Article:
What Can US Sports Betting Marketers Learn From The UK Industry?

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From the moment the US Supreme Court shut down the Professional and Amateur Sports Protection Act (PASPA) in May 2018, sports betting across the country changed forever. Gambling on sports events had occurred in the country prior to its legalisation, but saw bettors grappling with unreliable offshore accounts and cumbersome payment processes. When the landmark decision was made six years ago, the floodgates were opened for legalised sports gambling across the nation.

States swiftly began legalising sports betting in the wake of the Supreme Court ruling. Gambling advertisements became commonplace across various media platforms, rocketed by the new era of accessibility and convenience for bettors like never before. With just a few taps on their smartphones, individuals could now place bets anytime, anywhere, revolutionising the way Americans engaged with sports wagering.

As betting business continues to boom, the US has looked to the UK and Europe as benchmarks for industry standards and best practices, drawing upon their experiences for marketing sports betting. The UK has had a strong relationship with sports betting since the Betting and Gambling Act made it legal in 1960, here are some of the ways US marketers ca learn from them.

1. Use celebrity endorsements with caution

US sports betting marketers should heed the cautionary tale unfolding in the UK, where there is mounting public backlash towards excessive advertising and the use of celebrity endorsement. Former England and Arsenal football player Paul Merson has previously said it “sickens” him when he sees sportspeople appear in gambling ads.  

In October 2022, the UK placed huge curbs on the use of celebrity and influencer endorsements in gambling advertisements. The Committee for Advertising Practice banned advertisements from featuring:

  • Sportspeople popular with under-18s including those with a considerable volume of under-18 followers on social media.
  • References to video game content and gameplay popular with under-18s.
  • Stars from reality shows popular with under-18s
  • Topflight footballers and footballers with a considerable following among under-18 on social media. 

As international markets increasingly prioritise consumer welfare and regulatory oversight, US sports betting marketers must tread carefully to avoid alienating the very audience they seek to engage. Whilst the US public still seems to be receptive to these methods (you can see Shaquille O’Neal and Ben Affleck stride through casinos with their smartphones in hand), relying on them too heavily could put marketers in hot water, should the tide begin to turn.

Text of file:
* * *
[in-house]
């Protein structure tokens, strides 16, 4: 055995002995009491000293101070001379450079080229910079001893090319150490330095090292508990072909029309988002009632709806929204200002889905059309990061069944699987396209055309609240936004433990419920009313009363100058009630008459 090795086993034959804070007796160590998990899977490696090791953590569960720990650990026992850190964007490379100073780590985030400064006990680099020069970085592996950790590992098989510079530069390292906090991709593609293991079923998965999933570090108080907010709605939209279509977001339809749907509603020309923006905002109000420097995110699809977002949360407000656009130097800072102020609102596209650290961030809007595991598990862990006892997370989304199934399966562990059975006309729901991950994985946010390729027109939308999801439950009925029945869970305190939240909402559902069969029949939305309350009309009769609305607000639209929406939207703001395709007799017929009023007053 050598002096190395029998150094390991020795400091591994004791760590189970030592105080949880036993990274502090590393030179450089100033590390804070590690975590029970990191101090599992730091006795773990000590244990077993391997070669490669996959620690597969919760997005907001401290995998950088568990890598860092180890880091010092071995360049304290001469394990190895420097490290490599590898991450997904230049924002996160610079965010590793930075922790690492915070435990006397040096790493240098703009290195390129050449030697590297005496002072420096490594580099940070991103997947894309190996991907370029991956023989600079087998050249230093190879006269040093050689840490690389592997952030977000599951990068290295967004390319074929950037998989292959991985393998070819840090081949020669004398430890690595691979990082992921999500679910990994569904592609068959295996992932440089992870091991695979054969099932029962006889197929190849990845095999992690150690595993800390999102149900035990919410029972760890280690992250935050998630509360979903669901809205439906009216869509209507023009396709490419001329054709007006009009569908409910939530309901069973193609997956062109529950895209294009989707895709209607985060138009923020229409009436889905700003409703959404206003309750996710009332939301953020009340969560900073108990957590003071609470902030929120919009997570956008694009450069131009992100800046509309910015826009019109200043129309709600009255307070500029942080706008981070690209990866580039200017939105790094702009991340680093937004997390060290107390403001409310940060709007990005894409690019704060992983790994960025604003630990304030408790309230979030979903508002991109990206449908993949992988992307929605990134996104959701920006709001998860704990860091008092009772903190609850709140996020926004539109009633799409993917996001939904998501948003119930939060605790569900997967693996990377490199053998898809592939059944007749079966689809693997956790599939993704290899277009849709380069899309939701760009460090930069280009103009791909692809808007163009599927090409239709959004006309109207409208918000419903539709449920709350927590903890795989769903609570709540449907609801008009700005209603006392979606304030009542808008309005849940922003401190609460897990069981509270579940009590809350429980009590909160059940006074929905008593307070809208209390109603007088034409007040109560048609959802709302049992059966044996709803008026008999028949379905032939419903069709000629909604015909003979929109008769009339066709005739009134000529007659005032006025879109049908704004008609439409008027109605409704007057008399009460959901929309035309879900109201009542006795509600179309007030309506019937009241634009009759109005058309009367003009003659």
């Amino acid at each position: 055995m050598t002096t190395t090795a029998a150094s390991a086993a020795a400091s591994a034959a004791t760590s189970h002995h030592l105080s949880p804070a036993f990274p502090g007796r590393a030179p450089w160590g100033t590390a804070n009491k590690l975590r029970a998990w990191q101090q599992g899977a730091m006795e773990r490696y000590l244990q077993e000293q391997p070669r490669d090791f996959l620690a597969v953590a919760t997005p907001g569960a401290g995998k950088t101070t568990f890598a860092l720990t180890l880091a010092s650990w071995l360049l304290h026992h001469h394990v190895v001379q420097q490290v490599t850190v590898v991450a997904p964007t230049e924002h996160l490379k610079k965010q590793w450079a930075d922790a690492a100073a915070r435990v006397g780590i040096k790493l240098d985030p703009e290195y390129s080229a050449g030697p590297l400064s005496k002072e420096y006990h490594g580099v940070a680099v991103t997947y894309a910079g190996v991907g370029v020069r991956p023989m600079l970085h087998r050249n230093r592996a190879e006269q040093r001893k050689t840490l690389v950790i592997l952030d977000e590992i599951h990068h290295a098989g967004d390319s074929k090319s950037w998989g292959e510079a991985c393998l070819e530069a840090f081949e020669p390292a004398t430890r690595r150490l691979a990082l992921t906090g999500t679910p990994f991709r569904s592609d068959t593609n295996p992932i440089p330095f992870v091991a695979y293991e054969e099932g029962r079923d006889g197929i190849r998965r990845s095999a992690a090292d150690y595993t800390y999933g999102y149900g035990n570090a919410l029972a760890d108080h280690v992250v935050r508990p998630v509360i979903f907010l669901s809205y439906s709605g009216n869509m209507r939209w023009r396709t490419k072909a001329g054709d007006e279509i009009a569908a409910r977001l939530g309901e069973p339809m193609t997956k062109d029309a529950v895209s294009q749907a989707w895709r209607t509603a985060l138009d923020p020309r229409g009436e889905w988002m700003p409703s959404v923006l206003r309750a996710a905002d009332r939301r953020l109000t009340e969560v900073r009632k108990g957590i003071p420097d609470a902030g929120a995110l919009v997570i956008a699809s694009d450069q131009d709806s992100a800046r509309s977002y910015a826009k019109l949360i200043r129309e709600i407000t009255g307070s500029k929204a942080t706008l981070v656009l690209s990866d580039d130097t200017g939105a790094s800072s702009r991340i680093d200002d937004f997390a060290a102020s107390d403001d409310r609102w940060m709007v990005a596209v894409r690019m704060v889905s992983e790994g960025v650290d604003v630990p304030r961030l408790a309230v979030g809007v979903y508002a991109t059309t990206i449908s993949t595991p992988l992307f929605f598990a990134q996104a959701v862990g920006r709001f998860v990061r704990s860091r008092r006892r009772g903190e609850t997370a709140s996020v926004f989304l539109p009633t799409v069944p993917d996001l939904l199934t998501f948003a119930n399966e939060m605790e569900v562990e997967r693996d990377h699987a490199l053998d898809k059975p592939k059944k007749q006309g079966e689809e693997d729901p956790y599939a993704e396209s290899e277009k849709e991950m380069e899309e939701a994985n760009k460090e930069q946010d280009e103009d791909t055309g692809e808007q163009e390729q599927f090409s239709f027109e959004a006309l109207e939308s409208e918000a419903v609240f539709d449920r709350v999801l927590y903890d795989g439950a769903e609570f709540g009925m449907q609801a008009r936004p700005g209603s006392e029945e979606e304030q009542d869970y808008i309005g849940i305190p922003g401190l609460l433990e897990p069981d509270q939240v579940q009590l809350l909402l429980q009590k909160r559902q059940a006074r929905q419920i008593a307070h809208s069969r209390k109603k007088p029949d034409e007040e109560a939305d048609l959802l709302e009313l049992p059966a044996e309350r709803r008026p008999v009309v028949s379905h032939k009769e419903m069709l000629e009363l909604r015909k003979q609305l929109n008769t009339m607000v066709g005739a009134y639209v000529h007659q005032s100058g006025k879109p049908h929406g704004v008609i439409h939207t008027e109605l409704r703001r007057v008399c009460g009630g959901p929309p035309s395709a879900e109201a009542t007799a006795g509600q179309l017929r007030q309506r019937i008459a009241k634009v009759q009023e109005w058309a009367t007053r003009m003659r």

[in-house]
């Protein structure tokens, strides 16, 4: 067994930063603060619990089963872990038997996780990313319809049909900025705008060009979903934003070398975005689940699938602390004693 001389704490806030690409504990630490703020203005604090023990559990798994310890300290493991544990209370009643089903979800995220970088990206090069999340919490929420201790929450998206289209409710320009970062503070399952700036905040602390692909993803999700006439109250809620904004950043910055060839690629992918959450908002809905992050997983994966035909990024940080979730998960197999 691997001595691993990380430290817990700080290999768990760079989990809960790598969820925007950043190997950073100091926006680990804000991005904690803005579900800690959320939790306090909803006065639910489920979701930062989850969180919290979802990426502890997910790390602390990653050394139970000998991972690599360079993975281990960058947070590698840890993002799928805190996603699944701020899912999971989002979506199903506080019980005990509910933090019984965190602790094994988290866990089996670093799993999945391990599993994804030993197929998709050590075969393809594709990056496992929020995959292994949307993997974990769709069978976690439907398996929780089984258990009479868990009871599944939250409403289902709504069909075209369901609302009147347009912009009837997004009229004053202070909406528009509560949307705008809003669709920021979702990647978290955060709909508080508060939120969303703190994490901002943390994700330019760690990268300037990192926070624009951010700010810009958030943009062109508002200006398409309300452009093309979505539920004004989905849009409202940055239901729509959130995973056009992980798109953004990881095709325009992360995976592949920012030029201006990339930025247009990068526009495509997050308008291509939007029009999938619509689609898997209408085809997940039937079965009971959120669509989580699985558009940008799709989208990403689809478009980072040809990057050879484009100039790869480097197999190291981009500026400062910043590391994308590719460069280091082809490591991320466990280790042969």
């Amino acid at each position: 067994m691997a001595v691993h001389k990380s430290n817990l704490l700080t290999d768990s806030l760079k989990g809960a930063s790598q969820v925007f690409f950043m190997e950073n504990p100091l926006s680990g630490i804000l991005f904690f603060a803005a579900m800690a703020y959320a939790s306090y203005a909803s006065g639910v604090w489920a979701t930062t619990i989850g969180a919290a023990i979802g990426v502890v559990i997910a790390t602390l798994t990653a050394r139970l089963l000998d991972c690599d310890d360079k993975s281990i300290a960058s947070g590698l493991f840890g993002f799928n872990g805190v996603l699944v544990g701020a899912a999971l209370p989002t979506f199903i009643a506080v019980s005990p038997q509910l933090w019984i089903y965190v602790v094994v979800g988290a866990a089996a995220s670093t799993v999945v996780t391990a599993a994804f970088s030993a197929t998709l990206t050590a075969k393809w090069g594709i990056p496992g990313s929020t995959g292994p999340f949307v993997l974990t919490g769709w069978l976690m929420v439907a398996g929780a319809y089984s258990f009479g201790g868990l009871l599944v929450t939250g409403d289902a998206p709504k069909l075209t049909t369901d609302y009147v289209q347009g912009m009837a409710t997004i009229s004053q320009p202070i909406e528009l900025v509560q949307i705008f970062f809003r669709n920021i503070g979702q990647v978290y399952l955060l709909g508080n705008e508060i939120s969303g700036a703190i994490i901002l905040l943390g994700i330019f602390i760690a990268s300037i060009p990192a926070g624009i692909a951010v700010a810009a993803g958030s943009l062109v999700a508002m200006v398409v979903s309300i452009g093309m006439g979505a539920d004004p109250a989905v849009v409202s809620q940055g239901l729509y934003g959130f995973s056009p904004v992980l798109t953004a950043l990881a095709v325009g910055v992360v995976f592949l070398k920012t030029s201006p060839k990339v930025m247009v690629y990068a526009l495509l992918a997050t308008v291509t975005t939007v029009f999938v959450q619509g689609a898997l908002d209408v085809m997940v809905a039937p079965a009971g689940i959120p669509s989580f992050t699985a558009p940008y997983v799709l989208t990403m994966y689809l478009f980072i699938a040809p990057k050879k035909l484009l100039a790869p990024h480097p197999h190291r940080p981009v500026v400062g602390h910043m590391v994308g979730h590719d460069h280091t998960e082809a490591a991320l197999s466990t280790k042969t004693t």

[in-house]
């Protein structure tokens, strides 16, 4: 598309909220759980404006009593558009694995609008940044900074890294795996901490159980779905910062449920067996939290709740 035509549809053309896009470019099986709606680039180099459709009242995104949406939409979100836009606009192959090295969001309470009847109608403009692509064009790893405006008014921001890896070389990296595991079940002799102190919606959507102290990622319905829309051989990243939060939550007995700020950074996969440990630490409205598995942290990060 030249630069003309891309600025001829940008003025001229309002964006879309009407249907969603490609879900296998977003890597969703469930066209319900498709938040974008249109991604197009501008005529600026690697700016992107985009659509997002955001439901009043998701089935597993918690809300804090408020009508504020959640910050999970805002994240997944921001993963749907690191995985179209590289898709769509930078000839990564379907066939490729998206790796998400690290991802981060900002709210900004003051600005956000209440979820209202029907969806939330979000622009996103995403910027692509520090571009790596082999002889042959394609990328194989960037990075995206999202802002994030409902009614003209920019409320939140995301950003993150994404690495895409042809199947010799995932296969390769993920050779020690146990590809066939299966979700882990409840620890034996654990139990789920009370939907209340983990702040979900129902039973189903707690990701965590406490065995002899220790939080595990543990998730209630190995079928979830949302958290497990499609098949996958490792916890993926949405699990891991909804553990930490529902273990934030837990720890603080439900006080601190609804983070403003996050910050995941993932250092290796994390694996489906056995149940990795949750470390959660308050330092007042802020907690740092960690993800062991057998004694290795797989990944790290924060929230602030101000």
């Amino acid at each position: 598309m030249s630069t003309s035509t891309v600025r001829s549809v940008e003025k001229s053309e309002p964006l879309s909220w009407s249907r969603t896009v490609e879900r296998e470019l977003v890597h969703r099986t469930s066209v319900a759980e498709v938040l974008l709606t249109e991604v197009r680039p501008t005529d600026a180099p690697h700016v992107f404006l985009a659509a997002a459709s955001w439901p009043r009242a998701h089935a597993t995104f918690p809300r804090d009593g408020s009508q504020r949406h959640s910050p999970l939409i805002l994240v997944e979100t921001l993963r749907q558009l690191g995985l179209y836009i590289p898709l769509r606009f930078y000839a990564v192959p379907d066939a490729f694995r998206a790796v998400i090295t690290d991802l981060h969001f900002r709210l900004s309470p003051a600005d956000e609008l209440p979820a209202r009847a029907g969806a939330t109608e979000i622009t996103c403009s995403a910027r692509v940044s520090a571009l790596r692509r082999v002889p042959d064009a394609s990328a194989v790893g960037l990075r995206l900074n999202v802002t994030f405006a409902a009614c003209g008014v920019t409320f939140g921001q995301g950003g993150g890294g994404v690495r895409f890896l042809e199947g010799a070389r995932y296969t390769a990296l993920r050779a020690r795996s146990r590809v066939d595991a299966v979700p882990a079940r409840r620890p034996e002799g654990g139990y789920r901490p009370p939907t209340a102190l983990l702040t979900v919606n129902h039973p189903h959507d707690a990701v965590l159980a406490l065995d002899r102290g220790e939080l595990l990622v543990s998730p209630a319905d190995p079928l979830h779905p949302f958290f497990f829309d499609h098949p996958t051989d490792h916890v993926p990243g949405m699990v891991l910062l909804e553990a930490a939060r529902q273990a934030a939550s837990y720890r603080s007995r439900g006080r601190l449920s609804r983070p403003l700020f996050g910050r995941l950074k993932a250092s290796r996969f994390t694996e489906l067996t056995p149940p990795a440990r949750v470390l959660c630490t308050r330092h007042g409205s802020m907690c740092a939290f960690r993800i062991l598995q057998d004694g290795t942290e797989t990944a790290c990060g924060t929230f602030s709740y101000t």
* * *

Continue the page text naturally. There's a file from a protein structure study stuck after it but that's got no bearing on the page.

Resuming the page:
2. Digital tactics offer a good alternative to costly sponsorships and TV

In a saturated television market, where five players control 82% of advertising slots, digital channels are the obvious alternative. The NFL limited Super Bowl viewers to just three sports betting ads for this year’s big game, Super Bowl marketing costs a pretty penny as it is, so US sports betting marketers face a battle for visibility that drives up advertising costs and narrows the field for smaller or emerging players.

Against this backdrop, digital advertising is a potent avenue for reaching target audiences with precision and efficiency. With an estimated $282 million spent on TV commercials by US sports betting companies between September 2021 and May 2022, the digital landscape offers a more cost-effective and measurable alternative. 

UK sportsbooks like Paddy Power already leverage their social media to execute hyper-engaging and cost effective marketing campaigns around big sporting events and news. Smart moves from UK players like this show how digital channels afford sports betting marketers the opportunity to engage with prospective customers gradually through retargeting strategies, fostering brand loyalty and driving conversions over time. 

3. Beware the honeymoon period of quick acquisition tactics

As the US sports betting market matures, marketers must navigate the transition from quick acquisition tactics to sustainable profitability while prioritising responsible gambling practices. While initial strategies that focus on attracting customers through freebies and bonuses are invaluable, there is now a pressing need to enhance these with more targeted and efficient advertising approaches. Marketers can start by ensuring the bonus acquisition campaigns they are running are doing so with optimal efficiency. These tactics are at risk from abuse by bad actors, and adding sports betting campaign protection across them can lead to huge reductions in wasted budget.

Marketers’ focus should shift towards precise and scalable marketing strategies that resonate with evolving customer demographics, leveraging the wealth of specialist martech for the sports betting industry


Superb examples of UK sports betting advertising include Coral’s We’re here for it campaign, which puts existing customers at the centre of the narrative. Taking a strategic multichannel approach, the ads ran on TV, video-on-demand and radio, and formed a key part of Coral’s Cheltenham Festival campaign, used through Out of Home media (OOH), print advertising and broadcast sponsorships with Racing TV and Sky Sports Racing. Coral also staged a branded takeover of Cheltenham Spa station over the four days of the Festival reaching an audience of thousands. 

There will always be value in quick acquisition tactics, but never underestimate the power of an advertising campaign with a customer-centric message.

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